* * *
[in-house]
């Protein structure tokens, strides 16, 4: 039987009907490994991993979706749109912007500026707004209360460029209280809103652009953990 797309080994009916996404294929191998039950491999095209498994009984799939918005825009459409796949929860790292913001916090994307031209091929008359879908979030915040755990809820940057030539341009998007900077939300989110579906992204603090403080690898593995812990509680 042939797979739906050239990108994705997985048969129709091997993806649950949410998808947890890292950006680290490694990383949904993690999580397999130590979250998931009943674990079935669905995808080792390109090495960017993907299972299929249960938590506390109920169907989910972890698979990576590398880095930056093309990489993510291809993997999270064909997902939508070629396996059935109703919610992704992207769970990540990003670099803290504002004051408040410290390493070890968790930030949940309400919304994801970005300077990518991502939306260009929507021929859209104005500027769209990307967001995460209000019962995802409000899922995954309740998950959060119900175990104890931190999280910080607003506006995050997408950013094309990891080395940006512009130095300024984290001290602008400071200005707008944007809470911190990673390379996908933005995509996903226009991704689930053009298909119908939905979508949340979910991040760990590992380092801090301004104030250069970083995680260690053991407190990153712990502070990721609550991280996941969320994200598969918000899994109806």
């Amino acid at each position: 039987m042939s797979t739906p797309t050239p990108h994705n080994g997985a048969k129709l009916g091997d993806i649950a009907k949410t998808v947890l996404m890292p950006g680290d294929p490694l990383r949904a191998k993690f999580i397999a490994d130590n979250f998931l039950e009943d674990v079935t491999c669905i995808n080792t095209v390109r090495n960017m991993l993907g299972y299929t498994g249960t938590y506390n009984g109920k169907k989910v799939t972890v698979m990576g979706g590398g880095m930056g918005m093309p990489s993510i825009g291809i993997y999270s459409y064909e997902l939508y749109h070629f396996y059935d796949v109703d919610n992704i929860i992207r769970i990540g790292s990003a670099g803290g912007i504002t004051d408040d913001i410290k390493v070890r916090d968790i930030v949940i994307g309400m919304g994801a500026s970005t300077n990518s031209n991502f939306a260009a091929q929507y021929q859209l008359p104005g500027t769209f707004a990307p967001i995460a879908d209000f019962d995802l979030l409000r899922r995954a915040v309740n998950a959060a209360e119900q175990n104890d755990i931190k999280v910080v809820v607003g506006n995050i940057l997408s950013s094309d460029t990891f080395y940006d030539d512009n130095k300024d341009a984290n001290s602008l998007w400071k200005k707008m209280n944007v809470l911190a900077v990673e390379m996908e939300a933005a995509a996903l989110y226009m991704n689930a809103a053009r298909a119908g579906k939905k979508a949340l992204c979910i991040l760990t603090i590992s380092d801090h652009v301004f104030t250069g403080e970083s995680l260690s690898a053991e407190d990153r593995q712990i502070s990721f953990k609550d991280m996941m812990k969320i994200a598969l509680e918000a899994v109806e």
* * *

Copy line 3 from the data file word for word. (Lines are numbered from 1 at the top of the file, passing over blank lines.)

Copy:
């Amino acid at each position: 039987m042939s797979t739906p797309t050239p990108h994705n080994g997985a048969k129709l009916g091997d993806i649950a009907k949410t998808v947890l996404m890292p950006g680290d294929p490694l990383r949904a191998k993690f999580i397999a490994d130590n979250f998931l039950e009943d674990v079935t491999c669905i995808n080792t095209v390109r090495n960017m991993l993907g299972y299929t498994g249960t938590y506390n009984g109920k169907k989910v799939t972890v698979m990576g979706g590398g880095m930056g918005m093309p990489s993510i825009g291809i993997y999270s459409y064909e997902l939508y749109h070629f396996y059935d796949v109703d919610n992704i929860i992207r769970i990540g790292s990003a670099g803290g912007i504002t004051d408040d913001i410290k390493v070890r916090d968790i930030v949940i994307g309400m919304g994801a500026s970005t300077n990518s031209n991502f939306a260009a091929q929507y021929q859209l008359p104005g500027t769209f707004a990307p967001i995460a879908d209000f019962d995802l979030l409000r899922r995954a915040v309740n998950a959060a209360e119900q175990n104890d755990i931190k999280v910080v809820v607003g506006n995050i940057l997408s950013s094309d460029t990891f080395y940006d030539d512009n130095k300024d341009a984290n001290s602008l998007w400071k200005k707008m209280n944007v809470l911190a900077v990673e390379m996908e939300a933005a995509a996903l989110y226009m991704n689930a809103a053009r298909a119908g579906k939905k979508a949340l992204c979910i991040l760990t603090i590992s380092d801090h652009v301004f104030t250069g403080e970083s995680l260690s690898a053991e407190d990153r593995q712990i502070s990721f953990k609550d991280m996941m812990k969320i994200a598969l509680e918000a899994v109806e």